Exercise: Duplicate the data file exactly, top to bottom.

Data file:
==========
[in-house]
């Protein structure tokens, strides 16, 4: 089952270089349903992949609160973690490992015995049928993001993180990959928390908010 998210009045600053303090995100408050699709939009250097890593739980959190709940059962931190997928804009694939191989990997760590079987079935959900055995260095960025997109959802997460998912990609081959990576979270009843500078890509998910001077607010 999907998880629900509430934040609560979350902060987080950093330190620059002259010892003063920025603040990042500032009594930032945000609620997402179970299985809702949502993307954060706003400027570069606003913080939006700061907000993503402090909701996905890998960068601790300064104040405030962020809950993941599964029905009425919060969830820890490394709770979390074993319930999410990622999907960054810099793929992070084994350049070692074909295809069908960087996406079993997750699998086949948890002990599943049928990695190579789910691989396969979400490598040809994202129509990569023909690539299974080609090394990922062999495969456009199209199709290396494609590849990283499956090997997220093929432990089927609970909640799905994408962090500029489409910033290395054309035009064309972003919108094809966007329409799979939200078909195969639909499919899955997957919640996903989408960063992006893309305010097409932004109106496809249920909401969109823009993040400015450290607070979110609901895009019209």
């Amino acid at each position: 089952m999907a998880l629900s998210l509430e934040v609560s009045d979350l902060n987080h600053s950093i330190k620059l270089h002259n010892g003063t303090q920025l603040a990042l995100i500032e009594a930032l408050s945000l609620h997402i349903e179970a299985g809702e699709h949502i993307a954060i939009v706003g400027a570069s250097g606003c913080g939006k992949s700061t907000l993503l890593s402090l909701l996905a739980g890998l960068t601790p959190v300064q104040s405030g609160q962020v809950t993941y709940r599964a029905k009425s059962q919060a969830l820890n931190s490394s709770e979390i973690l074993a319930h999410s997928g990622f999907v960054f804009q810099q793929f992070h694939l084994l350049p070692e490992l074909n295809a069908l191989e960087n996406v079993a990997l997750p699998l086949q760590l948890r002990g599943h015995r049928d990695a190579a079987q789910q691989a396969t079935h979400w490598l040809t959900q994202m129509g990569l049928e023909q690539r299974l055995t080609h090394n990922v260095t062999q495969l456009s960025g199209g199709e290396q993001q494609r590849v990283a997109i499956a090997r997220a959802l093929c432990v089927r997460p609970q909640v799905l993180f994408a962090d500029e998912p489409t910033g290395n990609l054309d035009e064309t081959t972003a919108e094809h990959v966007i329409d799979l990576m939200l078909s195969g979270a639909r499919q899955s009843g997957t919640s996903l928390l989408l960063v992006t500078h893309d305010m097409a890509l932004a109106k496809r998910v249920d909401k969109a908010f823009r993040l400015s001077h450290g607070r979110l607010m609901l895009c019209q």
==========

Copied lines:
[in-house]
């Protein structure tokens, strides 16, 4: 089952270089349903992949609160973690490992015995049928993001993180990959928390908010 998210009045600053303090995100408050699709939009250097890593739980959190709940059962931190997928804009694939191989990997760590079987079935959900055995260095960025997109959802997460998912990609081959990576979270009843500078890509998910001077607010 999907998880629900509430934040609560979350902060987080950093330190620059002259010892003063920025603040990042500032009594930032945000609620997402179970299985809702949502993307954060706003400027570069606003913080939006700061907000993503402090909701996905890998960068601790300064104040405030962020809950993941599964029905009425919060969830820890490394709770979390074993319930999410990622999907960054810099793929992070084994350049070692074909295809069908960087996406079993997750699998086949948890002990599943049928990695190579789910691989396969979400490598040809994202129509990569023909690539299974080609090394990922062999495969456009199209199709290396494609590849990283499956090997997220093929432990089927609970909640799905994408962090500029489409910033290395054309035009064309972003919108094809966007329409799979939200078909195969639909499919899955997957919640996903989408960063992006893309305010097409932004109106496809249920909401969109823009993040400015450290607070979110609901895009019209």
């Amino acid at each position: 089952m999907a998880l629900s998210l509430e934040v609560s009045d979350l902060n987080h600053s950093i330190k620059l270089h002259n010892g003063t303090q920025l603040a990042l995100i500032e009594a930032l408050s945000l609620h997402i349903e179970a299985g809702e699709h949502i993307a954060i939009v706003g400027a570069s250097g606003c913080g939006k992949s700061t907000l993503l890593s402090l909701l996905a739980g890998l960068t601790p959190v300064q104040s405030g609160q962020v809950t993941y709940r599964a029905k009425s059962q919060a969830l820890n931190s490394s709770e979390i973690l074993a319930h999410s997928g990622f999907v960054f804009q810099q793929f992070h694939l084994l350049p070692e490992l074909n295809a069908l191989e960087n996406v079993a990997l997750p699998l086949q760590l948890r002990g599943h015995r049928d990695a190579a079987q789910q691989a396969t079935h979400w490598l040809t959900q994202m129509g990569l049928e023909q690539r299974l055995t080609h090394n990922v260095t062999q495969l456009s960025g199209g199709e290396q993001q494609r590849v990283a997109i499956a090997r997220a959802l093929c432990v089927r997460p609970q909640v799905l993180f994408a962090d500029e998912p489409t910033g290395n990609l054309d035009e064309t081959t972003a919108e094809h990959v966007i329409d799979l990576m939200l078909s195969g979270a639909r499919q899955s009843g997957t919640s996903l928390l989408l960063v992006t500078h893309d305010m097409a890509l932004a109106k496809r998910v249920d909401k969109a908010f823009r993040l400015s001077h450290g607070r979110l607010m609901l895009c019209q």